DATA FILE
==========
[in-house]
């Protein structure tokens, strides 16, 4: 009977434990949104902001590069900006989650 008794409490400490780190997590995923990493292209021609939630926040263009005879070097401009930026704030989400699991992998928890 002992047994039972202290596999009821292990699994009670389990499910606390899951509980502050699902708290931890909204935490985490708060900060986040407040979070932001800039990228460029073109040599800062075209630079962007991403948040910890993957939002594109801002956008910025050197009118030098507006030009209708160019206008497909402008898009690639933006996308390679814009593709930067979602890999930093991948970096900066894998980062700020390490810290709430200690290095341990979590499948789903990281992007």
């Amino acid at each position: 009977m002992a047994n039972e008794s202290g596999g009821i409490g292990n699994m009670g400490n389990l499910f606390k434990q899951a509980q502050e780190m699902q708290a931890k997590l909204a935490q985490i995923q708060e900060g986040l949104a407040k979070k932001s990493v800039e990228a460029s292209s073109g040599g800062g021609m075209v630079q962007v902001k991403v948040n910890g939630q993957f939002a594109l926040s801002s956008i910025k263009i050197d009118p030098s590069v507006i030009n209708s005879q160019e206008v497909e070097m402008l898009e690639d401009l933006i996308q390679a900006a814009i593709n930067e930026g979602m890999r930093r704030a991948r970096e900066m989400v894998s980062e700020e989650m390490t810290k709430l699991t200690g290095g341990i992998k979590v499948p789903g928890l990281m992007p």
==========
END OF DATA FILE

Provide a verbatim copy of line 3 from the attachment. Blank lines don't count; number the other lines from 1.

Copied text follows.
């Amino acid at each position: 009977m002992a047994n039972e008794s202290g596999g009821i409490g292990n699994m009670g400490n389990l499910f606390k434990q899951a509980q502050e780190m699902q708290a931890k997590l909204a935490q985490i995923q708060e900060g986040l949104a407040k979070k932001s990493v800039e990228a460029s292209s073109g040599g800062g021609m075209v630079q962007v902001k991403v948040n910890g939630q993957f939002a594109l926040s801002s956008i910025k263009i050197d009118p030098s590069v507006i030009n209708s005879q160019e206008v497909e070097m402008l898009e690639d401009l933006i996308q390679a900006a814009i593709n930067e930026g979602m890999r930093r704030a991948r970096e900066m989400v894998s980062e700020e989650m390490t810290k709430l699991t200690g290095g341990i992998k979590v499948p789903g928890l990281m992007p």